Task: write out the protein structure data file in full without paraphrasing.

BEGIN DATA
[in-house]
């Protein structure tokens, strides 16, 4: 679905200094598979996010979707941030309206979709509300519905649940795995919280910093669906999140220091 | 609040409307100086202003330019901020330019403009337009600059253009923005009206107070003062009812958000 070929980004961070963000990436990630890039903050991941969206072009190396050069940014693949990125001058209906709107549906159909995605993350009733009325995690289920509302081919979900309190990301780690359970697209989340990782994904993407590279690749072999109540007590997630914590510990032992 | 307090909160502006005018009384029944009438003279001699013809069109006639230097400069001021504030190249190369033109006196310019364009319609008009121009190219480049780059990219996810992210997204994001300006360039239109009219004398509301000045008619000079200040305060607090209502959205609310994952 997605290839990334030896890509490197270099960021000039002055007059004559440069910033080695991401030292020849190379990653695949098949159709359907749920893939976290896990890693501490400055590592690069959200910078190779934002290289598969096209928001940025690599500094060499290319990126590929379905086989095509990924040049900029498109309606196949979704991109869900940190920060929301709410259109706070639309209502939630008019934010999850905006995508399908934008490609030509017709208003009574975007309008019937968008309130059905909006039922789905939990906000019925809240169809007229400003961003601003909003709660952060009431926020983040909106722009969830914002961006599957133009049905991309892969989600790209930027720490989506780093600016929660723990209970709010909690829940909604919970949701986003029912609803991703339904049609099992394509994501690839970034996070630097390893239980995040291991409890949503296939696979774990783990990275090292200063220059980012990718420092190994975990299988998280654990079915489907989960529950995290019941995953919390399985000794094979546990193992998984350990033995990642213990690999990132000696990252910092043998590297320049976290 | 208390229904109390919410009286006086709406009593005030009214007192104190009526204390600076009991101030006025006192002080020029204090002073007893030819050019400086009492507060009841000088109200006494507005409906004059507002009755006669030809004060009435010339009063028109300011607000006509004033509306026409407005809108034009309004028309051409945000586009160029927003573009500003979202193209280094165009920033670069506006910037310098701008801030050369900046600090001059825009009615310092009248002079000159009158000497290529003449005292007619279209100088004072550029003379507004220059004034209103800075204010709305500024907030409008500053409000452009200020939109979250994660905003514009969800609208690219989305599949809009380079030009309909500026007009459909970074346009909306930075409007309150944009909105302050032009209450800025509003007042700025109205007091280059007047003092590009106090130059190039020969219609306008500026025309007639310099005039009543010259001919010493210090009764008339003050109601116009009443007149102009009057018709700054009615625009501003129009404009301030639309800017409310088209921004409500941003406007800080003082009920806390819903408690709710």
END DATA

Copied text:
[in-house]
């Protein structure tokens, strides 16, 4: 679905200094598979996010979707941030309206979709509300519905649940795995919280910093669906999140220091 | 609040409307100086202003330019901020330019403009337009600059253009923005009206107070003062009812958000 070929980004961070963000990436990630890039903050991941969206072009190396050069940014693949990125001058209906709107549906159909995605993350009733009325995690289920509302081919979900309190990301780690359970697209989340990782994904993407590279690749072999109540007590997630914590510990032992 | 307090909160502006005018009384029944009438003279001699013809069109006639230097400069001021504030190249190369033109006196310019364009319609008009121009190219480049780059990219996810992210997204994001300006360039239109009219004398509301000045008619000079200040305060607090209502959205609310994952 997605290839990334030896890509490197270099960021000039002055007059004559440069910033080695991401030292020849190379990653695949098949159709359907749920893939976290896990890693501490400055590592690069959200910078190779934002290289598969096209928001940025690599500094060499290319990126590929379905086989095509990924040049900029498109309606196949979704991109869900940190920060929301709410259109706070639309209502939630008019934010999850905006995508399908934008490609030509017709208003009574975007309008019937968008309130059905909006039922789905939990906000019925809240169809007229400003961003601003909003709660952060009431926020983040909106722009969830914002961006599957133009049905991309892969989600790209930027720490989506780093600016929660723990209970709010909690829940909604919970949701986003029912609803991703339904049609099992394509994501690839970034996070630097390893239980995040291991409890949503296939696979774990783990990275090292200063220059980012990718420092190994975990299988998280654990079915489907989960529950995290019941995953919390399985000794094979546990193992998984350990033995990642213990690999990132000696990252910092043998590297320049976290 | 208390229904109390919410009286006086709406009593005030009214007192104190009526204390600076009991101030006025006192002080020029204090002073007893030819050019400086009492507060009841000088109200006494507005409906004059507002009755006669030809004060009435010339009063028109300011607000006509004033509306026409407005809108034009309004028309051409945000586009160029927003573009500003979202193209280094165009920033670069506006910037310098701008801030050369900046600090001059825009009615310092009248002079000159009158000497290529003449005292007619279209100088004072550029003379507004220059004034209103800075204010709305500024907030409008500053409000452009200020939109979250994660905003514009969800609208690219989305599949809009380079030009309909500026007009459909970074346009909306930075409007309150944009909105302050032009209450800025509003007042700025109205007091280059007047003092590009106090130059190039020969219609306008500026025309007639310099005039009543010259001919010493210090009764008339003050109601116009009443007149102009009057018709700054009615625009501003129009404009301030639309800017409310088209921004409500941003406007800080003082009920806390819903408690709710």